Otto Mueller

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Self-Portrait, c. 1921, Saint Louis Art Museum
Landscape with Yellow Nudes, c. 1919, MoMA

Otto Mueller or Müller (16 October 1874 – 24 September 1930) was a German painter and printmaker of the Die Brücke expressionist movement.

Contents

Life and work

Otto Mueller was born in Liebau (now Lubawka, Kamienna Góra County), Kreis Landeshut, German Silesia. Between 1890 and 1892 he was trained in lithography in Görlitz and Breslau. From 1894 to 1896 he studied at the Academy of Fine Arts in Dresden and continued his study in Munich during 1898. He left Munich's academy after Franz von Stuck classified him as untalented.

His early works are influenced by impressionism, Jugendstil and Symbolism. When he settled to Berlin in 1908, his style became more expressionist. During this time there were meetings with Wilhelm Lehmbruck, Rainer Maria Rilke and Erich Heckel. In 1910, he joined 'Die Brücke', a Dresden-based group of Expressionist artists. He was member of the group until it disbanded in 1913 due to artistic differences. At the same time Mueller also had contact with the artists group the 'Blaue Reiter'.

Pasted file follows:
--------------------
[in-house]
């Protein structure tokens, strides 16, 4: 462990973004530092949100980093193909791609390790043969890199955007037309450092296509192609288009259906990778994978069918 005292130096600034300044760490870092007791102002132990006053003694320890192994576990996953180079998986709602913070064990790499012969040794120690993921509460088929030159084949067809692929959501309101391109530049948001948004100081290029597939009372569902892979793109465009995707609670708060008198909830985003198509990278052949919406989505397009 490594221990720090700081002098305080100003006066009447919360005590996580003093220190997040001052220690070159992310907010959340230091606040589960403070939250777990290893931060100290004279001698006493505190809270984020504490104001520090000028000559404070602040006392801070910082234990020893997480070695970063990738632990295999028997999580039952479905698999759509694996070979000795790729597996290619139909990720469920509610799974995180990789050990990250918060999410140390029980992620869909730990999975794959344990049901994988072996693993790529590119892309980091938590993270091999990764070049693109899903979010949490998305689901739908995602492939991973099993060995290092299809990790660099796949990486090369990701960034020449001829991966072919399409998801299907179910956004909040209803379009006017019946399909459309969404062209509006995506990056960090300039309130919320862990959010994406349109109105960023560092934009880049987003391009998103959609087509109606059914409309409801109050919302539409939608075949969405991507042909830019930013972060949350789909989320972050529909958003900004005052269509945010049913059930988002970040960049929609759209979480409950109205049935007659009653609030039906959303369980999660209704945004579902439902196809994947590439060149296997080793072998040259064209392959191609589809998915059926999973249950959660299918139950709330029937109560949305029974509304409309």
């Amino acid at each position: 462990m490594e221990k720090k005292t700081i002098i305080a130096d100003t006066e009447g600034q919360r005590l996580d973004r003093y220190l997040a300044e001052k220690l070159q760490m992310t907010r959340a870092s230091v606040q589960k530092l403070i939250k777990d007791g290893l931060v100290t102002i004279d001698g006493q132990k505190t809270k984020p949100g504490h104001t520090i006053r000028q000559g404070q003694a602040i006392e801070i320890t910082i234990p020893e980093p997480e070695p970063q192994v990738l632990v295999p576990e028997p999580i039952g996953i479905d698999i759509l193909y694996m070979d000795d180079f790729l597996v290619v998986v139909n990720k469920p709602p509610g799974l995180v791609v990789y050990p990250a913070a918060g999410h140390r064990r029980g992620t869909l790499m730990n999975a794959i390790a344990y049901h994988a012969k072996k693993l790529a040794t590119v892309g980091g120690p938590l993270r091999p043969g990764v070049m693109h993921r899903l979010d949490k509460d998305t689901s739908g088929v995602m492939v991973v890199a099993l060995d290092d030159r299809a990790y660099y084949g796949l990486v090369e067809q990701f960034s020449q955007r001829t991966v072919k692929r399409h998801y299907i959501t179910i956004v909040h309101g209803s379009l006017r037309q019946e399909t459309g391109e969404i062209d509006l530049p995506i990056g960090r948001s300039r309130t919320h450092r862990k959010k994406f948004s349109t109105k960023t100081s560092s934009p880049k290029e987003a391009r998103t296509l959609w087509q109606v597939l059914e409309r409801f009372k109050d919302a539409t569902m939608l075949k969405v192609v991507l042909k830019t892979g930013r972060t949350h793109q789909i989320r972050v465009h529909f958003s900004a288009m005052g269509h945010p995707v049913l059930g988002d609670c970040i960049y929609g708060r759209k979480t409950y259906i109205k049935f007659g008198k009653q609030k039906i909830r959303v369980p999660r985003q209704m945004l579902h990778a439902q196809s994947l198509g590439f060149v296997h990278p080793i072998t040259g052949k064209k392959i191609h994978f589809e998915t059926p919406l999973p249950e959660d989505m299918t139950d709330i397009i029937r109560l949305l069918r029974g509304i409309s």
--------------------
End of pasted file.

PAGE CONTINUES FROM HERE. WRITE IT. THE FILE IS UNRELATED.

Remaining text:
During World War I he fought as a German soldier in France and Russia. After the war he became a professor at the academy of arts (Akademie der Bildenden Kunste) in Breslau where he taught until his death on 24 September 1930. Johnny Friedlaender and Isidor Ascheim were among his pupils there.

In 1937 the Nazis seized 357 of his works from German museums, since the pictures were considered to be degenerate art.[1]

Mueller was one of the most lyrical of German expressionist painters. The main topic of Mueller's works is the unity of humans and nature; his paintings emphasize a harmonious simplification of form, colour and contours. He is known especially for his characteristic paintings of nudes and Romani (Gypsy) women; his nickname was "Gypsy Mueller" and his mother was perhaps Romani.[1] The medium he preferred for his paintings was distemper on coarse canvas, which produced a mat surface.[2] Altogether his printmaking amounted to 172 prints, nearly all of them lithographs, but including a few woodcuts and etchings.

Notes

  1. ^ a b Wolf 2006, p. 76
  2. ^ Wolf 2006, p. 76; Moeller 2001, p. 77

References

External links